Researchers from JCU’s state-of-the-art Gamete and Embryology (GAME) Laboratory have a plan to help low-ranked African wild dogs become part of the breeding cycle and help ensure the endangered species survive.
The species (Lycaon pictus) is highly endangered, with a complex pack hierarchy in which subordinate animals usually do not breed but help rear pups of the dominant pair.
“That’s a problem when it comes to saving a species, because we want to maximise genetic diversity,” James Cook University researcher Dr Damien Paris said.
Until now, it was unclear whether subordinate males were subfertile (not usually successful in conceiving) or simply prevented from mating with the alpha female.
Dr Paris, Professor Zoltan Sarnyai and PhD student Dr Femke Van den Berghe, from JCU’s GAME Lab, compared the reproductive condition and quality of sperm between 28 dominant and subordinate males across eight different captive packs in the US and Namibia.
The JCU team worked with international experts: Associate Professor Monique Paris (Institute for Breeding Rare and Endangered African Mammals); Dr Michael Briggs (African Predator Conservation Research Organization) and Professors Robert Millar and Andre Ganswindt (Centre for Neuroendocrinology and Mammal Research Institute respectively, University of Pretoria). The collaborators found no difference in sperm quality between dominant and subordinate males.
“From these results, we conclude that suppression of reproduction in subordinate males is caused by the dominant male guarding the alpha female, not by subfertility,” Dr Paris said.
The researchers have recently developed a successful sperm freezing technique for the species which, coupled with artificial insemination and a broader range of sperm donors, could introduce ‘new blood’ into existing packs of dogs, without disrupting their social hierarchy.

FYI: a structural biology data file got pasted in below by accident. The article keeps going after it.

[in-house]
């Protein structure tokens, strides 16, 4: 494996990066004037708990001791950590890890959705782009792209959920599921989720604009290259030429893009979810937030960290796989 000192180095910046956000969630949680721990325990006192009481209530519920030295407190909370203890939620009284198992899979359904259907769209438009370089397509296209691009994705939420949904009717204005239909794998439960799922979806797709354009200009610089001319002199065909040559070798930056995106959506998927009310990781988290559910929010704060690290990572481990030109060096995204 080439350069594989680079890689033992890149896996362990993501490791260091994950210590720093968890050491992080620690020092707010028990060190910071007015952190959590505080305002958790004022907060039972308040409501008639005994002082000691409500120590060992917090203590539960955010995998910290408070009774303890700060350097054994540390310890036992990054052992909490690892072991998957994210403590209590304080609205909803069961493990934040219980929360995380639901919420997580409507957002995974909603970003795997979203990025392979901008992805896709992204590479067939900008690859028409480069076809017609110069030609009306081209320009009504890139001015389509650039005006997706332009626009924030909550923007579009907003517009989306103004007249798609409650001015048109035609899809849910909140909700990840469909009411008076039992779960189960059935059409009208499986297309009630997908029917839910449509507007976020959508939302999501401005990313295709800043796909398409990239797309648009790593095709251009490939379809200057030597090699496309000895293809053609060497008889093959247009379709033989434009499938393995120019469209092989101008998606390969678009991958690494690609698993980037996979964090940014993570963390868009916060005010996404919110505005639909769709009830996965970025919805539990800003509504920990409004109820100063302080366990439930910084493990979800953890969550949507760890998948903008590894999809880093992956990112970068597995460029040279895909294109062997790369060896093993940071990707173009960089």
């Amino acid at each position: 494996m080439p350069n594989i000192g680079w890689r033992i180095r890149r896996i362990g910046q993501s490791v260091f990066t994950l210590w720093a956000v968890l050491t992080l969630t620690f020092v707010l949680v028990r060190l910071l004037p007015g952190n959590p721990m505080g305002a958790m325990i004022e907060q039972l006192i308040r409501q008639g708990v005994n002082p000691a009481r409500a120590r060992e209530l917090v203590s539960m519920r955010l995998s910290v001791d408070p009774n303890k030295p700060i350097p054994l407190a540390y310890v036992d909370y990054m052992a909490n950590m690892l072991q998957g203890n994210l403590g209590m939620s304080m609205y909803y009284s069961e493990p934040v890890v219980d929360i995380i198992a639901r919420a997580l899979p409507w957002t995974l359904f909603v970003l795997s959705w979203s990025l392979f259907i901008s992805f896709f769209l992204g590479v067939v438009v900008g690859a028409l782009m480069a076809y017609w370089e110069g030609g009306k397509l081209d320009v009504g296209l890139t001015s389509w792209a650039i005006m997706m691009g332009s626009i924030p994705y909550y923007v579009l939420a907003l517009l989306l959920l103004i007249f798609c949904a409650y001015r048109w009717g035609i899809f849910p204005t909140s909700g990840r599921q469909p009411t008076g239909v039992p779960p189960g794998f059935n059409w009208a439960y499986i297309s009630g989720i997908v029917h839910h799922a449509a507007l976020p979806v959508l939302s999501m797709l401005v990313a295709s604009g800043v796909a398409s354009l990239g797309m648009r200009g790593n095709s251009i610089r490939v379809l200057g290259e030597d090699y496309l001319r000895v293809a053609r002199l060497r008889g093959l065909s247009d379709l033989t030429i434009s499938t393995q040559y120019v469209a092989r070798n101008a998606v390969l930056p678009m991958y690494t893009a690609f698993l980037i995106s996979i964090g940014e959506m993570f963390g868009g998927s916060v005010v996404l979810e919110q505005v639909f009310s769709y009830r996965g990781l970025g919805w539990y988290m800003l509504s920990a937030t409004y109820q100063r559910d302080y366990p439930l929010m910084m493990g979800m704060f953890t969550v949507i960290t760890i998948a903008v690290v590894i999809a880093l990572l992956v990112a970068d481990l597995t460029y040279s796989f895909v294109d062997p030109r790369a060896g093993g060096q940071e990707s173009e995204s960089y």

“The good news is that males of all social ranks produce semen of similar quality, making them suitable candidates for sperm banking during the breeding season when sperm quality improves. This is critical to maximize the preservation of genetic diversity from as many of these endangered animals as possible,” said Dr Van den Berghe.
The work, funded by the Morris Animal Foundation, received the inaugural Companion Animal, Non-Domestic and Endangered Species trainee travel award at the International Embryo Technology Society Conference (Thailand) and has just been published in the scientific journal Reproduction, Fertility and Development (doi.org/10.1071/RD18205).
The researchers hope to expand their work to collect and freeze sperm from free-ranging wild dogs in Southern Africa. This could be used to inseminate females in fragmented captive and wild populations, thereby increasing genetic diversity and fitness in offspring.
To learn more about this work contact Dr Paris here.
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Sub-editors please note: Dr Van den Berghe is currently a PhD student, but has previously earned a Doctor of Veterinary Medicine Degree, (DVM), so is entitled to use the title ‘Dr’.